Final Fantasy XIV Interview — The Storytelling of One of the Best Final Fantasy Stories of All Time

Main Scenario Lead Writer Natsuko Ishikawa and Localization Lead John Crow talk about the Story and translation of Final Fantasy XIV.

on May 6, 2018 3:01 PM

Final Fantasy XIV has a fantastic story, which found a climatic point in the latest expansion Stormblood. Recently, DualShockers had a chat with Main Scenario Lead Writer Natsuko Ishikawa and Localization Lead John Crow, and we were able to ask them about their feelings on writing the narrative and localizing it for the English audience.

They talked about the past and the future, giving us a glimpse of what players new and old can find in the story of one of the most successful and storytelling-rich MMORPGs of all time.

JordanJapanese is a very difficult language to localize obviously especially puns tend to be pretty challenging. What’s the hardest pun that you’ve ever had to localize?

John Crow: First of all, I don’t like puns personally and I tend not to put them in. Pretty much over the course of the time I’ve worked on XIV its never really been like “oh this is an obvious pun in Japanese that I need to render it in English” so I can’t really speak to puns specifically. But I can say that the most difficult thing that I ever had to localize for XIV to date was probably The Greatest Story Never Told quest, and I don’t know if you remember that or if you played it yourself but it was the first exploration quest that we introduced back in the 2.X series and it had no duty list entries telling you where to go or what to do. It was all puzzles and riddles.

Many of them were puzzles that were constructed to play off the way of the Japanese language itself. One section I just couldn’t translate. It was just a bunch of Kanji and even though the writer of that particular quest gave us the answers and explained how everything’s supposed to be done, I just couldn’t make a riddle out of it in English, it didn’t work, as it was a purely Japanese linguistic thing. So that kind of sucked.

Final Fantasy XIV Interview -- The Storytelling of One of the Best Final Fantasy Stories of All Time

J: When you hit that wall how do you present that to the development team?

JC: Well that’s a fairly unique situation because it was a puzzle and it only works in Japanese. There’s no other way to write it. We explained to the development team at the time that this was going to take several times longer than usual, and they understood that. Any time we have a quest like that, now they’ve made a point of not having the solution of the puzzle itself being rooted in unique Japanese linguistic works.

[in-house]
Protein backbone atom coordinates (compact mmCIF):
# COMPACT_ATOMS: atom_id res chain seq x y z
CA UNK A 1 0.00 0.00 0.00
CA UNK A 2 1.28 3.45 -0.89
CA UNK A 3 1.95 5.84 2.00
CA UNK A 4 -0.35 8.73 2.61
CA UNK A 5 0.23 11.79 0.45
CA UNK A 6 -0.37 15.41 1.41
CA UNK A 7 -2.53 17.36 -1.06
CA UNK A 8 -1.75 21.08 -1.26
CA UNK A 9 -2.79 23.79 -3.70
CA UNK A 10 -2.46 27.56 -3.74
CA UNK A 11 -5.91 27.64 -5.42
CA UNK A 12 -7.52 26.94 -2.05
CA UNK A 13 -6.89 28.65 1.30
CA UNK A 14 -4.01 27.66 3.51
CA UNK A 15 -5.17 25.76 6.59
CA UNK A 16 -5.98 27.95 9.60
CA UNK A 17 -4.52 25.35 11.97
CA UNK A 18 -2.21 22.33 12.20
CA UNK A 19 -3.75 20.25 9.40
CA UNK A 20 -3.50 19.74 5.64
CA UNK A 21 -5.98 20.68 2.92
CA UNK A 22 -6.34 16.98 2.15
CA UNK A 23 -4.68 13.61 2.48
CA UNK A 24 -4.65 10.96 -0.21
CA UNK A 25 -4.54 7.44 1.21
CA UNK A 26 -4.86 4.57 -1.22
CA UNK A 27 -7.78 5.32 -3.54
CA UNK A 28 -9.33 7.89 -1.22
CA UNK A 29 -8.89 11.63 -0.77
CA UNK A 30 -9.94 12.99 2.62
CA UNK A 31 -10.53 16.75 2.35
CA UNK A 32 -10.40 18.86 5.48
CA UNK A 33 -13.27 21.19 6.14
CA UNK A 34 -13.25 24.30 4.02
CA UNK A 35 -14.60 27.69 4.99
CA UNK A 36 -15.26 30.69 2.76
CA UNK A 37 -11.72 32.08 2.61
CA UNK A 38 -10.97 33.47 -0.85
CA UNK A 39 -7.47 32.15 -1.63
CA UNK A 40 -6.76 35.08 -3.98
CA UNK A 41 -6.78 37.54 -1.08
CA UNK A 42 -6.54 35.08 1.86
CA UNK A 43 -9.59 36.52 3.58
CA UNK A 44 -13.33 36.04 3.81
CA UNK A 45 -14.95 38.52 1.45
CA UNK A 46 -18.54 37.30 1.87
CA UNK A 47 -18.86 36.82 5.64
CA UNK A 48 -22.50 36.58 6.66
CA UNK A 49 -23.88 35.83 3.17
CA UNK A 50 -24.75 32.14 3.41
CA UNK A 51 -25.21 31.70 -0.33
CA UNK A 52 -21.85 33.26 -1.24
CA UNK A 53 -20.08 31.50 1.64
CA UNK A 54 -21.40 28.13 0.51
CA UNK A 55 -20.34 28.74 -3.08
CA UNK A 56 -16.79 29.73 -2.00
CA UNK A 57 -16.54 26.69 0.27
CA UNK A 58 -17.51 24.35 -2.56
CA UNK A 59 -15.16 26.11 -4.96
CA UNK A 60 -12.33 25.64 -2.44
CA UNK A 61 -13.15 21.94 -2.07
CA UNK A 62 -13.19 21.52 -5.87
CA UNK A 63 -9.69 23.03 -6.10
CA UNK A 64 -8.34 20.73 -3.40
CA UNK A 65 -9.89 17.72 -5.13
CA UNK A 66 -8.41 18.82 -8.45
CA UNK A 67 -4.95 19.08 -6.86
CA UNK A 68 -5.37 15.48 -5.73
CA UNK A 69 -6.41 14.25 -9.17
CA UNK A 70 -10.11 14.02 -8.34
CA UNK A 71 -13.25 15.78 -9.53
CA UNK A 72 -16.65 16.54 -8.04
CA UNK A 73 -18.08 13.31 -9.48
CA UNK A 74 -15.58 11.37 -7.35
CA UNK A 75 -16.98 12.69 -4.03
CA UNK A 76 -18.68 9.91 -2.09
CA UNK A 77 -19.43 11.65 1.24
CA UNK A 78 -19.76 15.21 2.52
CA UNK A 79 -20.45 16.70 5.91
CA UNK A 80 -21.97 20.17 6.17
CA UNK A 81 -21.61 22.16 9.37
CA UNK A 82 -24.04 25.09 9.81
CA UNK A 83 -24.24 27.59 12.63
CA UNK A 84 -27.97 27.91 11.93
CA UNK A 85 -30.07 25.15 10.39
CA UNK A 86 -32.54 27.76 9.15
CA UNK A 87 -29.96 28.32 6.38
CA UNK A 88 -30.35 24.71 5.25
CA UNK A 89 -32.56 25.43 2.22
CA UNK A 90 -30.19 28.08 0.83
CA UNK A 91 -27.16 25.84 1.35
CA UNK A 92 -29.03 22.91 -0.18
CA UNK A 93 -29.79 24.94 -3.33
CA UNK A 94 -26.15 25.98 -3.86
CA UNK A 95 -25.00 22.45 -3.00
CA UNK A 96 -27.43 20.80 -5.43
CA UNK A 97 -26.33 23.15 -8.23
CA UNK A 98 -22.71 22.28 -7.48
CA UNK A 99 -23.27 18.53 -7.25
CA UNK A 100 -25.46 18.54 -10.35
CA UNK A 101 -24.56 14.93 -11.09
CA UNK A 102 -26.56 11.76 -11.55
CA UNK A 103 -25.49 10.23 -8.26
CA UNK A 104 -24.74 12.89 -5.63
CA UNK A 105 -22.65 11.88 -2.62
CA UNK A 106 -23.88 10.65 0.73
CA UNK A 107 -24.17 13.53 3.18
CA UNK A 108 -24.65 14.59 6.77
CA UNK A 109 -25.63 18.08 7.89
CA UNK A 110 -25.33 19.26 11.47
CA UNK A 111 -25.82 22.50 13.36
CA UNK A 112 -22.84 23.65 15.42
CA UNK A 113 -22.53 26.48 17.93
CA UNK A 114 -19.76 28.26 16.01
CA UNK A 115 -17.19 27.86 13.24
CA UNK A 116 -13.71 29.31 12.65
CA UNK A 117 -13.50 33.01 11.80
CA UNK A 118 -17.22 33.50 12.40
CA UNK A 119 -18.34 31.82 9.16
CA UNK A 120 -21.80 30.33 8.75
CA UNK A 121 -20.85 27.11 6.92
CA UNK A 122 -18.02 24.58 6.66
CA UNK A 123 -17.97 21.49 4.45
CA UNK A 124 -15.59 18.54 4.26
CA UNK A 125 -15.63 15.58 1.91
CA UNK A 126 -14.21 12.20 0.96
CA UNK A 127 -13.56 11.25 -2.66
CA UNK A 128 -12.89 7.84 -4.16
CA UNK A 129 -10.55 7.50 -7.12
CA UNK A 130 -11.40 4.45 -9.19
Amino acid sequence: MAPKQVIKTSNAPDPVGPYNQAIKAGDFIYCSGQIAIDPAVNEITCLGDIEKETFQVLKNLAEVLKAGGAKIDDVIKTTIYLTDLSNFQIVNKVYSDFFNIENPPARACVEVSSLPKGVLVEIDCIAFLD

J: Ishikawa-san, as a writer are there any other works of fiction that inspired you while you were writing Stormblood, from movies to tv shows, manga, or even games?

Natsuko Ishikawa: It’s interesting because Square Enix games tend to always have this sort entity like an empire, fighting against an empire, or something similar. I’ve played a whole lot of Square games throughout my childhood and I feel that I’ve absorbed those different games through my early formative years. That being said, I’ve added my own twist to things in Final Fantasy XIV. 

J: Was there any specific Square Enix title that touched you in particular that makes you say that?

NI: You might actually see a reference in Stormblood somewhere in the Doma region. Also, in the Omega raid, you’ll see some Final Fantasy VI. I didn’t try to mimic or copy anything from those games but there are references in these areas.

Final Fantasy XIV Interview -- The Storytelling of One of the Best Final Fantasy Stories of All Time

J: How far ahead have you guys planned the story at the moment? Have you started planning the next expansion?

NI: Well, of course, we do plan things pretty well in advance as far as how we’re going to take the story moving forward. Whether that is for the upcoming patch update or there is going to be an actual expansion, I’m afraid we’re not able to comment at this point.

JC: Yeah, I think in any type of ongoing story that we do be it the 2X, 3X, or 4X series we have a clear progression of plot outlines so that we can use those for reference when we decide how to approach it, so that we have a clear endpoint in mind so if anything comes up that we’re not entirely sure about we can also consult with our co-workers. At the moment we’re primarily focused on individual patchwork and we’re not doing any detailed writing for 5.0.

J: Many Final Fantasy stories have a point in which basically everything gets overthrown and most of what the player believed about the world is revolutionized and turns out to be deception of some sort. Is there something like that in the plans for the game?

NI: You might be familiar with Final Fantasy XIV being relaunched as A Realm Reborn. Since then we have had two expansion packs but before then we also had what we call the previous version before the realm had to be destroyed and reborn. In that history, we had a foundation for what our lore is based upon but there are certain elements that we have yet to tap into, stuff that we have not delved into the details yet. Players might have experienced the realm of Eorza, the world of Hydaelyn, and it might seem to them almost as second nature. This is where I am. There could be potential there that might be overthrown but we can’t say right now.